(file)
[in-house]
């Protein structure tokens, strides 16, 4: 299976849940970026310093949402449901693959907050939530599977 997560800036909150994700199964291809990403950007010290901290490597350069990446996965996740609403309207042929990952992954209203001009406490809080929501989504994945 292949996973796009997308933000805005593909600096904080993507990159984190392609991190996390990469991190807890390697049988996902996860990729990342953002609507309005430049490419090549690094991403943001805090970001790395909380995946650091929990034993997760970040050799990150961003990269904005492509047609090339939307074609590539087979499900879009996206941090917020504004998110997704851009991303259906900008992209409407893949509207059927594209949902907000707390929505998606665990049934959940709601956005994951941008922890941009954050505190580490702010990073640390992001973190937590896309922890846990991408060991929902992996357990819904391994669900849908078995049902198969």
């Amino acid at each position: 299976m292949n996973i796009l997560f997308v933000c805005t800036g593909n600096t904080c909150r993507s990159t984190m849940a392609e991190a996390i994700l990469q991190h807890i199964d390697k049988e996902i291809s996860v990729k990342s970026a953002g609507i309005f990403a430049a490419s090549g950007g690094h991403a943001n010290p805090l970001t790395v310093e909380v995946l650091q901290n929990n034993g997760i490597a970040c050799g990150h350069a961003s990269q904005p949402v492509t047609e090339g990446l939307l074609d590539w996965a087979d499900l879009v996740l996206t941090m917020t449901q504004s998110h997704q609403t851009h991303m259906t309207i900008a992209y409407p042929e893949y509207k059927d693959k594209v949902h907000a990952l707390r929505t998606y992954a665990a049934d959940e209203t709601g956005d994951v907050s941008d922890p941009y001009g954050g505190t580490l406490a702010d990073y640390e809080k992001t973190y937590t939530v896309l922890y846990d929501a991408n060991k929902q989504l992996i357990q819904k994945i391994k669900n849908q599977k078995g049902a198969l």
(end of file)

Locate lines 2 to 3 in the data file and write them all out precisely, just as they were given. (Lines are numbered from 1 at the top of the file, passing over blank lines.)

């Protein structure tokens, strides 16, 4: 299976849940970026310093949402449901693959907050939530599977 997560800036909150994700199964291809990403950007010290901290490597350069990446996965996740609403309207042929990952992954209203001009406490809080929501989504994945 292949996973796009997308933000805005593909600096904080993507990159984190392609991190996390990469991190807890390697049988996902996860990729990342953002609507309005430049490419090549690094991403943001805090970001790395909380995946650091929990034993997760970040050799990150961003990269904005492509047609090339939307074609590539087979499900879009996206941090917020504004998110997704851009991303259906900008992209409407893949509207059927594209949902907000707390929505998606665990049934959940709601956005994951941008922890941009954050505190580490702010990073640390992001973190937590896309922890846990991408060991929902992996357990819904391994669900849908078995049902198969």
């Amino acid at each position: 299976m292949n996973i796009l997560f997308v933000c805005t800036g593909n600096t904080c909150r993507s990159t984190m849940a392609e991190a996390i994700l990469q991190h807890i199964d390697k049988e996902i291809s996860v990729k990342s970026a953002g609507i309005f990403a430049a490419s090549g950007g690094h991403a943001n010290p805090l970001t790395v310093e909380v995946l650091q901290n929990n034993g997760i490597a970040c050799g990150h350069a961003s990269q904005p949402v492509t047609e090339g990446l939307l074609d590539w996965a087979d499900l879009v996740l996206t941090m917020t449901q504004s998110h997704q609403t851009h991303m259906t309207i900008a992209y409407p042929e893949y509207k059927d693959k594209v949902h907000a990952l707390r929505t998606y992954a665990a049934d959940e209203t709601g956005d994951v907050s941008d922890p941009y001009g954050g505190t580490l406490a702010d990073y640390e809080k992001t973190y937590t939530v896309l922890y846990d929501a991408n060991k929902q989504l992996i357990q819904k994945i391994k669900n849908q599977k078995g049902a198969l």